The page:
Several of you have asked me why a user can’t make a snapshot of their current System volume in Big Sur, immediately prior to updating it, and use that snapshot to roll back to, if the update goes wrong. This article tries to explain why that’s not as easy or simple as it sounds.
What’s a snapshot?
Snapshots are common features in modern file systems, and are one of the core advantages of APFS. The purpose of a snapshot is to record the state of the file system of an APFS volume at a moment in time. To create one, all APFS has to do is make an exact replica of that volume’s file system. That’s then stored in the same container as the volume, and any time you want, you can revert the volume’s file system to the way it was when the snapshot was made.
The hidden cost is that, if you’re going to be able to revert to a saved snapshot, all the file data to support that volume information has to be preserved, otherwise many of the files that get changed after making the snapshot would be lost. To take an extreme case, let’s assume that the user deleted every folder and file on the volume. To be able to restore that snapshot, none of the deleted file data can be removed. Although the basic size of a snapshot is very small, its preserved data can amount to the size of all the data that was present when the snapshot was made. And until that snapshot is deleted, both the snapshot and the data for all the files inside it must be retained.
How is a Big Sur System made?
The major change in disk structure brought in Catalina was the division of the boot volume into two, kept in a Volume Group: the protected System volume, and the Data volume.
Big Sur takes this one step further: instead of booting from a read-only System volume, the Mac doesn’t boot from that volume as such, but mounts a snapshot of it. In security terms this is a great advantage, as nothing can tamper with a snapshot; it’s made even more secure by a scheme which seals the contents using cryptographic hashes. The simple way to understand how that works is to consider how this snapshot is made during installation.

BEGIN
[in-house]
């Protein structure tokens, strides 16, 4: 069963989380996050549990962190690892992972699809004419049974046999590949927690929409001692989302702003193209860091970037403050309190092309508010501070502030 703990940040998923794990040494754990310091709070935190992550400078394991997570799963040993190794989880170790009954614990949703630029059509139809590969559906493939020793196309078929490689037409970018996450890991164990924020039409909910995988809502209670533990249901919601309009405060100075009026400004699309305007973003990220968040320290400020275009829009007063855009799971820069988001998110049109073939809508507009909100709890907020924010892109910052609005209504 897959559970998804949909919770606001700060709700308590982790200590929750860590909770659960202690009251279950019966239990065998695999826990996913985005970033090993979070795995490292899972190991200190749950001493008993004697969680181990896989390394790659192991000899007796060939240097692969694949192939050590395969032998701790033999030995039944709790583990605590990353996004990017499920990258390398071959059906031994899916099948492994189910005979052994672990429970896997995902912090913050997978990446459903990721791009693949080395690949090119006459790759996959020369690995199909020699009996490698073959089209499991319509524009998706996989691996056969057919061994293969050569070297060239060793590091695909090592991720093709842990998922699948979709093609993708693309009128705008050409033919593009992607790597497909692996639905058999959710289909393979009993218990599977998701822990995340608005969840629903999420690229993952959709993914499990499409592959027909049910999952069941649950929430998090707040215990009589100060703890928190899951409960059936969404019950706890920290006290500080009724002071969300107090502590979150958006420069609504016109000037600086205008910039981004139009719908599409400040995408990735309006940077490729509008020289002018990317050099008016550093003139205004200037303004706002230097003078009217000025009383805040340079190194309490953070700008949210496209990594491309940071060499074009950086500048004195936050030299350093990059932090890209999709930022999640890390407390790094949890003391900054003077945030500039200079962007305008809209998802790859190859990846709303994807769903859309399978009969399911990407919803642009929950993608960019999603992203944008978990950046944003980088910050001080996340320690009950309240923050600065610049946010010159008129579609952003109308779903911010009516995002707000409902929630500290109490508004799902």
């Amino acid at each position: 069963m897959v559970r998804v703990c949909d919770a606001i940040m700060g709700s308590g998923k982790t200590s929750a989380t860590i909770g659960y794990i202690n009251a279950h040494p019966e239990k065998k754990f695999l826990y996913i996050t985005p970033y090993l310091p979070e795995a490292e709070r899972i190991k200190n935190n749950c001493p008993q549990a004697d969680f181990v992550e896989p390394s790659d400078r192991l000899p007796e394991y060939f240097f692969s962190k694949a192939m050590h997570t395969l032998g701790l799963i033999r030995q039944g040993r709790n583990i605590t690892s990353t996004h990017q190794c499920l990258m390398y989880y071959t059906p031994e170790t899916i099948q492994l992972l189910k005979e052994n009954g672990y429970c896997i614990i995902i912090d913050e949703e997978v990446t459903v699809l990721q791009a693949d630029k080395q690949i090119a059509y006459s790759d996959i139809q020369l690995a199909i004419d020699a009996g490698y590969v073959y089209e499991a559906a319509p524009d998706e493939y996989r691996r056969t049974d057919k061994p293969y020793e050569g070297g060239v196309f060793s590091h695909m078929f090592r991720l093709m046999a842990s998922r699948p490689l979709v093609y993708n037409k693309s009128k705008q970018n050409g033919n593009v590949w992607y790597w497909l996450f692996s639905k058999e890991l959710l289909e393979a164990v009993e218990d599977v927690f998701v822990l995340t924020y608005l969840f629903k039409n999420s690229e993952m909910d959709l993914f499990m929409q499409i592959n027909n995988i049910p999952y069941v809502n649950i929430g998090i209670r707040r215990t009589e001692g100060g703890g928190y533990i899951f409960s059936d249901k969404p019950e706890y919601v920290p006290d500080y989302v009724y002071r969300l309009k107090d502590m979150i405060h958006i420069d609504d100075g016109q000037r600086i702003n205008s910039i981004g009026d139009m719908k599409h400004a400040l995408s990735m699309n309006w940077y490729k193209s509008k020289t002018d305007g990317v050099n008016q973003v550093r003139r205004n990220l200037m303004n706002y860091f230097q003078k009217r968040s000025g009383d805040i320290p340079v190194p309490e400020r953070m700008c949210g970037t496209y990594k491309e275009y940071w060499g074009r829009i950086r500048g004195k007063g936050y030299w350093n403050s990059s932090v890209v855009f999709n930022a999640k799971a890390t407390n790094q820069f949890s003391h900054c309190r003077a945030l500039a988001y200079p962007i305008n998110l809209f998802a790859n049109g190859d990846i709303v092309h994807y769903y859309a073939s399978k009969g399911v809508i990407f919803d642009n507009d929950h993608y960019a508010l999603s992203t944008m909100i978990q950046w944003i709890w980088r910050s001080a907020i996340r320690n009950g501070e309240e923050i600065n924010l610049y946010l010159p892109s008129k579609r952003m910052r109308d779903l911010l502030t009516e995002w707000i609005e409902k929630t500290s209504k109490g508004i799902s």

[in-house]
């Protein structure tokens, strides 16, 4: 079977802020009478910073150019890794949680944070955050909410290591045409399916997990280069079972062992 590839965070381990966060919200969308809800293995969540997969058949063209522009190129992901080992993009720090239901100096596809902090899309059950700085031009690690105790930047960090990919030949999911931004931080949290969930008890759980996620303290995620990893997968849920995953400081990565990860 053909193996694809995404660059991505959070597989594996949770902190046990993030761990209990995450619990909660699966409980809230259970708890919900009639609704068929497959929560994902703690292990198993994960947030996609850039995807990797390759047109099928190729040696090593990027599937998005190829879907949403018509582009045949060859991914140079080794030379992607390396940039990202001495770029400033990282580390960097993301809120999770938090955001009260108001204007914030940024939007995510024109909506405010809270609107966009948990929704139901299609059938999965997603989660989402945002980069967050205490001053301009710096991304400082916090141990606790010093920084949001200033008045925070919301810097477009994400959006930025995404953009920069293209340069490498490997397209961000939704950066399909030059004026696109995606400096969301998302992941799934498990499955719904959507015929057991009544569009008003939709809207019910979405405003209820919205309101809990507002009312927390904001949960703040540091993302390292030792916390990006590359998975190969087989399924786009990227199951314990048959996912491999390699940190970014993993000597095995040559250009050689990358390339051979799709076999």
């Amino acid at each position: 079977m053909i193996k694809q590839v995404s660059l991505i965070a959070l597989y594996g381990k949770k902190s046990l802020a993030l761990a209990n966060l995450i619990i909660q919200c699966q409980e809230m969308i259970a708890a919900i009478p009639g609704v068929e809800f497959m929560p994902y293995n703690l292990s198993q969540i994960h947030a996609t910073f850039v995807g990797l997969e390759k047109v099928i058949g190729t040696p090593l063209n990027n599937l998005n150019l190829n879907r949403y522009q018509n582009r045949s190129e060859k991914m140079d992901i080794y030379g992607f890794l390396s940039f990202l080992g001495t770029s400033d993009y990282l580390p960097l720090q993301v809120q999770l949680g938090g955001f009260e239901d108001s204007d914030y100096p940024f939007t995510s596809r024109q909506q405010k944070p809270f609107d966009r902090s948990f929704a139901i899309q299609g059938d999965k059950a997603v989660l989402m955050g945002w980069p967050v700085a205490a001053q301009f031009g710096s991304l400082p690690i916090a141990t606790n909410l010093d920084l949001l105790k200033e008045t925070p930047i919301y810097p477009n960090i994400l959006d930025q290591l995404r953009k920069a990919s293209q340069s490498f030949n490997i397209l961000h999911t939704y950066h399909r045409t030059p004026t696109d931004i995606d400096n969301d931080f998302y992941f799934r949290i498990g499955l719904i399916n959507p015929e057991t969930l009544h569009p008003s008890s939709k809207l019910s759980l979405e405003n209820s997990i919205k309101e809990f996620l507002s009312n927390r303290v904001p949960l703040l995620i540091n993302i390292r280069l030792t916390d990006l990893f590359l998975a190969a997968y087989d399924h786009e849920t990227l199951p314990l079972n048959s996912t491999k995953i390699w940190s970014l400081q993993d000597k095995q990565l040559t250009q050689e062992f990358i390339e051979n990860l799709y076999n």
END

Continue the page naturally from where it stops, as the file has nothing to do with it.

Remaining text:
Once the System volume has been installed, a hierarchy of SHA-256 hashes is made to cover every file on that volume individually, and its file system metadata, in a hierarchical structure culminating in a single top-level hash known as the Seal. That is then verified against a value which is signed by Apple, providing a chain of trust for everything in that System volume. When that has been completed correctly, a snapshot is made of this System volume, which is specially designated as a System snapshot and blessed.
Rolling back with snapshots
If you as a user make a snapshot of the System volume, you’ll get an unsealed replica of the System volume that can’t be used to replace the new sealed snapshot, and hasn’t even been blessed to make it bootable. Trying to roll back to that would only end in failure.
What has been tried earlier in Big Sur is preserving the previous bootable sealed snapshot rather than deleting it once a macOS update has been completed. This isn’t a cheap option, though: it would probably require up to 15 GB of free space on the System volume. Because of that, macOS would need to remove it automatically after a period of a week perhaps, which sets a time limit on its use for a rollback.
It’s unclear why Apple doesn’t provide an option in its updaters to automatically preserve the old snapshot for a maximum of one week, to support rollback over that time. Unfortunately, it’s not something the user can achieve any other way.